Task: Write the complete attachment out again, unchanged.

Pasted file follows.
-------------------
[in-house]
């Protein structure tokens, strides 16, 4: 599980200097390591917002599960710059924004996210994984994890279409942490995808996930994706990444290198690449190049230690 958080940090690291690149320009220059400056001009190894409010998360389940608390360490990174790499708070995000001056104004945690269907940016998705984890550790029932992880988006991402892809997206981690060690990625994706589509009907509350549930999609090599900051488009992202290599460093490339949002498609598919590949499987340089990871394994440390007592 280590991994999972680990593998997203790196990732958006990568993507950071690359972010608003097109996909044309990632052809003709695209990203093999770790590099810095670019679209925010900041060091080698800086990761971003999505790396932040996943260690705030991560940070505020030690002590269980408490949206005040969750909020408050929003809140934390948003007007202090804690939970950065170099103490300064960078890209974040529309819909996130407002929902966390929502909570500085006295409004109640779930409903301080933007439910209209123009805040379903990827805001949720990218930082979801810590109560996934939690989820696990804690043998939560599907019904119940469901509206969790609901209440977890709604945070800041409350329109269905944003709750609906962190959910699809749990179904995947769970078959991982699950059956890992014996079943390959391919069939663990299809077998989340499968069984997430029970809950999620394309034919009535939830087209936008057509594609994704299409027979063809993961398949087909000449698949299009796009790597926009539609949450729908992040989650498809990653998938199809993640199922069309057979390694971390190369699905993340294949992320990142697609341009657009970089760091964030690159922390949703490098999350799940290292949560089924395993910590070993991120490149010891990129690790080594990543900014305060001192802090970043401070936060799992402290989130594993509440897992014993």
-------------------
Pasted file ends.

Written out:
[in-house]
């Protein structure tokens, strides 16, 4: 599980200097390591917002599960710059924004996210994984994890279409942490995808996930994706990444290198690449190049230690 958080940090690291690149320009220059400056001009190894409010998360389940608390360490990174790499708070995000001056104004945690269907940016998705984890550790029932992880988006991402892809997206981690060690990625994706589509009907509350549930999609090599900051488009992202290599460093490339949002498609598919590949499987340089990871394994440390007592 280590991994999972680990593998997203790196990732958006990568993507950071690359972010608003097109996909044309990632052809003709695209990203093999770790590099810095670019679209925010900041060091080698800086990761971003999505790396932040996943260690705030991560940070505020030690002590269980408490949206005040969750909020408050929003809140934390948003007007202090804690939970950065170099103490300064960078890209974040529309819909996130407002929902966390929502909570500085006295409004109640779930409903301080933007439910209209123009805040379903990827805001949720990218930082979801810590109560996934939690989820696990804690043998939560599907019904119940469901509206969790609901209440977890709604945070800041409350329109269905944003709750609906962190959910699809749990179904995947769970078959991982699950059956890992014996079943390959391919069939663990299809077998989340499968069984997430029970809950999620394309034919009535939830087209936008057509594609994704299409027979063809993961398949087909000449698949299009796009790597926009539609949450729908992040989650498809990653998938199809993640199922069309057979390694971390190369699905993340294949992320990142697609341009657009970089760091964030690159922390949703490098999350799940290292949560089924395993910590070993991120490149010891990129690790080594990543900014305060001192802090970043401070936060799992402290989130594993509440897992014993």